Just as alcohol adverts no longer seem to have anything to do with alcohol, the Irn-Bru Web site seems to have little to do with Irn-Bru. In fact, according to a press release on the site, exists for completely different purposes altogether. "Not everyone wants to go to a site that has one general purpose," it reads. "Some of us clearly want to waste time and annoy people - and this is the site to do it at."
First launched in 1997, the current site is the fourth version, the last revamp having been completed in December 1999. Web agency Fi System Brand New Media is in charge of the site, and, according to Chris Garrett, technical manager, they had a lot of creative licence in terms of how they designed and built the site.
"Irn-Bru wanted the 'wow' factor - something that was fun and original and would provoke a fun reaction," Garrett explains. "Something that would appeal to its target audience. We came up with ideas and Irn-Bru would then approve them."
As the average site visit lasts just under 15 minutes, the developers must have done something right. In Web terms, that's a lifetime. The site also won the New Media Age Effectiveness Award and the Best Internet site award at the Drinks Advertising and Marketing Awards 2000.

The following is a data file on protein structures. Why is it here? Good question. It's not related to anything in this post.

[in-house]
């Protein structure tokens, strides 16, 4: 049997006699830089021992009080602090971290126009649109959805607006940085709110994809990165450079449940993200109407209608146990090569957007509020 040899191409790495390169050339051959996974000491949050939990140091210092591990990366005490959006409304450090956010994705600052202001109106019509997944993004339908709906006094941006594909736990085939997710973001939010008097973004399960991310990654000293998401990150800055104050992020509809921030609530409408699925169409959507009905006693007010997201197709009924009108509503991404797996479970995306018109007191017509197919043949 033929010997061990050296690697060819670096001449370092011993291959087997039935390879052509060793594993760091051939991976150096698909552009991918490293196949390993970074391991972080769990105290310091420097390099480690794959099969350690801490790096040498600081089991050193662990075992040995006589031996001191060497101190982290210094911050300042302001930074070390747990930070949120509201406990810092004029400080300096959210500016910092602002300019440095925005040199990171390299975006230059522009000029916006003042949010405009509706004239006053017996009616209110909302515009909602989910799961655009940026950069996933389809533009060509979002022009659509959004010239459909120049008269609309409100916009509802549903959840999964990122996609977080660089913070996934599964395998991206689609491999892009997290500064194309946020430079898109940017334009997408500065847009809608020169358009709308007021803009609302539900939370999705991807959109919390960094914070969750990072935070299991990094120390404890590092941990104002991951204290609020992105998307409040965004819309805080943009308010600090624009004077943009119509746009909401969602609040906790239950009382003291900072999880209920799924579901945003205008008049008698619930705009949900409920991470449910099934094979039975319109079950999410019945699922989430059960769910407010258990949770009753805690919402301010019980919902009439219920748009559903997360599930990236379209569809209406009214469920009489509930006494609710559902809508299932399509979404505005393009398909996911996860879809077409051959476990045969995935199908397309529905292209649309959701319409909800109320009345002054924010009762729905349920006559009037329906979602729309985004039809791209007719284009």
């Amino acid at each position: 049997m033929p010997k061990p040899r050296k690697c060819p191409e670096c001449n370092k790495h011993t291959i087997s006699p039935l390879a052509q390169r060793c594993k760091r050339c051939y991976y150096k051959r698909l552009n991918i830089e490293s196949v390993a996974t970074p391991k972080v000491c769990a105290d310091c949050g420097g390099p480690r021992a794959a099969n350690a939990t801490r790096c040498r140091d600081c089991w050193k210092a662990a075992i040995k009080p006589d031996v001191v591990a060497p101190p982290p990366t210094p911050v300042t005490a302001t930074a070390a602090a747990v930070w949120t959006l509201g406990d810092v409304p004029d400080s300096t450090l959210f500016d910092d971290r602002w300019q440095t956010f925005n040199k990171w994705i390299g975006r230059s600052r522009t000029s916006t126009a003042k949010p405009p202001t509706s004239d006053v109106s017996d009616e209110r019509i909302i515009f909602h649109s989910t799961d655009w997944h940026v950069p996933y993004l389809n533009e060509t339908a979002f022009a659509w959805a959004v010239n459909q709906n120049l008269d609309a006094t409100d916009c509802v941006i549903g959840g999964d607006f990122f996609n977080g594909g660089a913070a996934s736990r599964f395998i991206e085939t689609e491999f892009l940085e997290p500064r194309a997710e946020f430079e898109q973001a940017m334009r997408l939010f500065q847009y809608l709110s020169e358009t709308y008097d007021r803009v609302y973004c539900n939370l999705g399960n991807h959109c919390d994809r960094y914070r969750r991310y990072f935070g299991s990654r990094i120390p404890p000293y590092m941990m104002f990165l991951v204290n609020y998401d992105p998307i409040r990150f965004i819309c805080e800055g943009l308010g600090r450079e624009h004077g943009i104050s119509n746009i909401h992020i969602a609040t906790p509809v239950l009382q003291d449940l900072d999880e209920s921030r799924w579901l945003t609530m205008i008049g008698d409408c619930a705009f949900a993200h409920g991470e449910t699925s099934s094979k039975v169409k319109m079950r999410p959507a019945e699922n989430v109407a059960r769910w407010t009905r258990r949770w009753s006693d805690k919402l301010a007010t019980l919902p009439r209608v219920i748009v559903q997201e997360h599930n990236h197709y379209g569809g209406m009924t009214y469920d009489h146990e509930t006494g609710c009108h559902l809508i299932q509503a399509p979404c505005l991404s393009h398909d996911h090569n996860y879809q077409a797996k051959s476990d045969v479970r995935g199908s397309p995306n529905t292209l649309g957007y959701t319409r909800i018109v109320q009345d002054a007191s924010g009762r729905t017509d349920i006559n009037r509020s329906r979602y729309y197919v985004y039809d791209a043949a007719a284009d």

According to Garrett, the site's success can mostly be attributed to good planning. "A lot of work was done at the planning stages. That's the key to good sites - getting the planning and specifications right."
The site runs on a Pentium II 450 MHz NT 4/Internet Information Server 4 hosted at PSINet. It was written using HTML, SQL 7 and Active Server Pages (ASP).
"It is probably the easiest platform to deliver on and it is something you can deliver to a short timescale," claims Garrett. "The pages are built using ASP 'include files' which call the functions that load the information from the database. This is something ASP makes really easy and allows the designers to work on the design while the programmers develop the scripting and database."
Garrett also developed a content management system, enabling them to add downloads and move sections with ease. "This was a set of passworded Web forms which write to the database based on various inputs. Rather than have to modify HTML, we just have to click a couple of boxes and the new item appears live on the site."